Apparently there is a school of thought out there that birth certificates should reflect the names of the genetic contributors rather than the birth parent and her husband (or whomever she identifies as the father). In other words, if a couple suffering from infertility were required to use the services of an egg and/or sperm donor, the name of the gamete donor would appear on the birth certificate — not the birth mother and/or her husband. Professor Julie Shapiro is debating this issue with a visitor on her blog and I encourage you to take a look.
While I will come back and visit this issue at a later date, the bottom line for me is that the government has no right to mandate disclosure. The issue of disclosure is between parent and child and I do not believe a compelling state interests exists that justifies government intervention in this area. This is a classic slippery slope situation and the fundamental rights to privacy and procreative freedom should make this argument a non-starter. Birth certificates do not say “genetic parent”. They either say “parent”, “mother” or “father”.
I find it interesting that the argument on Professor Shapiro’s site came up as it relates to an egg donor’s name appearing on the birth certificate. For decades, no one has argued that a sperm donor ought to be identified as a baby’s father. In fact, most states (and countries) have a presumption that the husband of a woman who gives birth to a child is the presumptive father and his name appears on the birth certificate — even if he is not the genetic parent. Just to give a quick example, in HS v. Superior Court , the California Court of Appeals held that in a contest between presumed fathers, the biological father does not automatically prevail against the mother’s husband…. Rather, the court must weigh all relevant factors, including biology in determining which presumption is founded on weightier considerations of policy and logic.” What made this case so interesting was that the biological mother had an affair which resulted in the pregnancy and the court ultimately determined that the legal father was her husband, not the man who impregnated her.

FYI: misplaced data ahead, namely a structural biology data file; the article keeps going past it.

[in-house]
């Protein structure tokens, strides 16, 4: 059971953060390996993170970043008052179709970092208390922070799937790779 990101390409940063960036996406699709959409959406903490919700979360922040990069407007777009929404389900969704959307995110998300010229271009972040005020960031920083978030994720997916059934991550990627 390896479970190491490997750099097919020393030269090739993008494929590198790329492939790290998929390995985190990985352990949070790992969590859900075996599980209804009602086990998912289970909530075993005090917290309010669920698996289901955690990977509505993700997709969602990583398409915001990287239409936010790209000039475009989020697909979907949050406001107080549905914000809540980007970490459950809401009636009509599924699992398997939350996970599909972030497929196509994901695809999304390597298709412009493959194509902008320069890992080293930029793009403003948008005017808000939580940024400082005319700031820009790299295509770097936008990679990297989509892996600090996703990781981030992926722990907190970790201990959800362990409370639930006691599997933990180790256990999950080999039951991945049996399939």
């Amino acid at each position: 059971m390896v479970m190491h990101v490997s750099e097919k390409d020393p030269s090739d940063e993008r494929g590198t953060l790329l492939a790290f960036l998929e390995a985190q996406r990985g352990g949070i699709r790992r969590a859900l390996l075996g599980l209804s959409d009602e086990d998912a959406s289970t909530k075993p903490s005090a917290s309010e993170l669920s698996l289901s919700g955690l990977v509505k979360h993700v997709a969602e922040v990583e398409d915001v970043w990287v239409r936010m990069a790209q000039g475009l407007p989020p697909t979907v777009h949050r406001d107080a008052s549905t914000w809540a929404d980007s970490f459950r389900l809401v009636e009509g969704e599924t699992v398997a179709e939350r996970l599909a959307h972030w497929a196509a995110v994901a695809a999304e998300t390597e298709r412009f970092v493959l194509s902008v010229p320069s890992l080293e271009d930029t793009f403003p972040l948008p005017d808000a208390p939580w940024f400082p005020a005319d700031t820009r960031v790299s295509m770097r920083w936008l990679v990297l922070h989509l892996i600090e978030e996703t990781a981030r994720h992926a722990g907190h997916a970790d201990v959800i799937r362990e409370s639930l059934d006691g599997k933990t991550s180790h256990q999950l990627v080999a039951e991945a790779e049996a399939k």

No question disclosure is a critically important issue that impacts all parents utilizing ART. There is no one-size-fits all answer however about what to tell your child and when to tell it. Having this information be contained on a public record is invasive of both the parents and their child’s privacy rights. For me, this an issue between the parents and their child and not one to be mandated by Big Brother.
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